Though Ladysmith Black Mambazo has been performing since the 1960s, it wasn’t until the a cappella group’s seminal work on Paul Simon’s 1986 Grammy-winning Graceland that the world truly took notice. But the South African group has always been on a cross-cultural journey working with fellow Africans, blues, jazz, hip-hop, soul, rock and country artists, among others.
Led by founder Joseph Shabalala, LBM’s strength—repeatedly evidenced here—is the ability to transform any song through vocal inflection, ranging from deep baritone to soaring tenor, including precisely timed shouts, shuffles, whistles, trills and animallike sounds (along with handclaps and foot stomps) for added depth and nuance. Bill Withers’ pop-soul classic “Ain’t No Sunshine” experiences a deep, soulful African reformation, while Sam Cooke’s “Chain Gang,” featuring Lou Rawls, is fully realized with LBM as the chorus. “Mbube” with Taj Mahal is a standout—bluesy, moving and demonstrative in vocal accentuation. The group even teams with Dolly Parton for a twangy, reggae rendition of Bob Dylan’s “Knockin’ on Heaven’s Door.”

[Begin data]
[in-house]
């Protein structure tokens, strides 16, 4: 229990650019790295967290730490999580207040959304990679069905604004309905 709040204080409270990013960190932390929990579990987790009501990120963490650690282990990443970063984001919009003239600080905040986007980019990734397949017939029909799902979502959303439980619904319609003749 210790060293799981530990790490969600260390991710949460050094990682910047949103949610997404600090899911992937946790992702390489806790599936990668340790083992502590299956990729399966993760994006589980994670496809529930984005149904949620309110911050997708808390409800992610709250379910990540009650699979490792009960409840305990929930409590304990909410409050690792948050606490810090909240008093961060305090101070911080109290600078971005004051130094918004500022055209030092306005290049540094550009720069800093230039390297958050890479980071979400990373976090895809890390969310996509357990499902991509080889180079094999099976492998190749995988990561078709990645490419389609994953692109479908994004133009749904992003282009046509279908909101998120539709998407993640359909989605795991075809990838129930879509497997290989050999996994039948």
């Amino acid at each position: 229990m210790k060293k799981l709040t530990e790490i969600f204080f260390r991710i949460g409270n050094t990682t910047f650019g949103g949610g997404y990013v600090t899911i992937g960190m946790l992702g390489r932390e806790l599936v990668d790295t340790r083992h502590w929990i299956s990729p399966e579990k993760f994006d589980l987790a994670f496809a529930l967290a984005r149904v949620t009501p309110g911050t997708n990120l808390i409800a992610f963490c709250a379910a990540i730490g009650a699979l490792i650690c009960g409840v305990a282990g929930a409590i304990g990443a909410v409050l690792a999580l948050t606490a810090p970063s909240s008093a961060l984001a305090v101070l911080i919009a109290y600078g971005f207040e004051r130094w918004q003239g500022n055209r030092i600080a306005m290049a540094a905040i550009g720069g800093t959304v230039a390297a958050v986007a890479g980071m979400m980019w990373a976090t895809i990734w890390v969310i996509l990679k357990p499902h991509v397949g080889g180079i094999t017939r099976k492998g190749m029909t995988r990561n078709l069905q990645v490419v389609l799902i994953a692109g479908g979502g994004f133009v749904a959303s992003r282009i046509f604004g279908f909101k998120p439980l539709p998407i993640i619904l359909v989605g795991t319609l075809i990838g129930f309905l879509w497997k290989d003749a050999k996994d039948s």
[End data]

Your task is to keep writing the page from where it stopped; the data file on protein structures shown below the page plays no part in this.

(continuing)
It’s not all perfect though. Graceland hits “Homeless” and “Diamonds on the Soles of Her Shoes,” appear on each disc, but the original versions satisfy completely. The remakes featuring Sarah McLachlan and Melissa Etheridge, respectively, don’t add anything to this otherwise excellent showcase. —Glenn BurnSilver
(This review appears online at Relix magazine.)